This site is operated by a business or businesses owned by Informa PLC and all copyright resides with them. Informa PLC's registered office is 5 Howick Place, London SW1P 1WG. Registered in England and Wales. Number 8860726.
Your Enterprise as Living System
In today’s extreme Darwinian environment, the ability to sense change and respond effectively demands a different way to view the organization. You have to think of your business not as a collection of linear processes organized into siloed departments with the customer at the end of the line, but rather as a living system of value creation and delivery. Living systems are connected and can sense, respond, and adapt to stay relevant.
In a living system’s environment, the company acts like an intelligent organism, adaptive by nature. In this enterprise-as-an-organism, people provide the grey matter and creativity, and technology connects them to customers and helps employees collaborate, share knowledge and insight, and add value to our customers. This represents a significant cultural shift for most companies and a reframing of the organization by visionary CEOs, providing a compelling sense of purpose and the means to emancipate employees from the shackles of monotonous tasks and instead tap into their aspirations for higher meaning.
Stuck in a 20th-Century Industrial Age Mindset
If you look at any failed business, the seeds of that failure are more often than not down to an inability to detect and act on the signals of change coming from outside the enterprise. In time, myopic businesses find their customers deserting them for more relevant brands. Why is it so difficult for firms to transform themselves and keep up with customers' ever-rising expectations?
Despite all the advances in technology, the Industrial Age command-and-control patterns of behavior are still too common, especially in public companies answerable to shareholders before customers or employees. Decision making in these companies is too slow, and the C-suite is far removed and often shielded from the realities at the edges, between the business and its customers. The annual budget cycle typically parcels out resources based on the size of the department or business unit, not to where they need to be to fuel the next growth opportunities. Such organizations are sclerotic with blocked information arteries, and fail to adapt at the right pace to ensure persistent relevance.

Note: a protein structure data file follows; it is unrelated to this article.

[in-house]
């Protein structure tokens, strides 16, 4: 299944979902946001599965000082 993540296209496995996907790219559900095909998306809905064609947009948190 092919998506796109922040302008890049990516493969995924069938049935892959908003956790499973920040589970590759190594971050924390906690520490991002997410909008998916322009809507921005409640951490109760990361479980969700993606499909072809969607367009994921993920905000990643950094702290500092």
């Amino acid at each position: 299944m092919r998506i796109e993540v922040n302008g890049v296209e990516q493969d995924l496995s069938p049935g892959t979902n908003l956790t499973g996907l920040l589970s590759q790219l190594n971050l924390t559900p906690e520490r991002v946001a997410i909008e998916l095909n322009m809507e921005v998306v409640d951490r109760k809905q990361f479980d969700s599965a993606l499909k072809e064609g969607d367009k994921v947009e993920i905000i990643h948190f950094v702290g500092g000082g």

As I discussed in my last No Jitter post, enterprises require a new set of value disciplines to close the growing customer expectation gap. Briefly, the three value disciplines, all driven by customer insight, are:
- Operational excellence — streamline and automate the value chain/network
- A holistic approach to customer experience
- Continuous innovation
Operational excellence provides a foundation for the business, but the other two are the real growth engines and ensure persistent relevance. Enteprises must integrate these value disciplines, and not treat as them as silos. To aid strategic thinking and to create a more customer-adaptive living organization/organism, Asif Gill, a computer science professor at University of Technology, Sydney, highlights six types of required thinking. As you can see in the graphic below, I’ve added a seventh — platform thinking.
The six forms of thinking Gill outlines will help develop the clarity and insight to bring the enterprise to life. Platform thinking also aids the destruction of departmental silos that create barriers for customers and employees. Platforms are cross-organizational, and three require development:
- An operational backbone (as described in Designed for Digital, from The MIT Press), in support of operational excellence
- A customer engagement platform — to create a unified environment in support of class-leading customer experience
- A digital innovation platform — to create a growing repository of applications, microservices, and re-usable code for others to embed in new products or to assemble new services
The barrier to this highly adaptable and living system isn’t technology but a lack of strategic and holistic thinking. It’s time for a drastic change to a living systems mindset.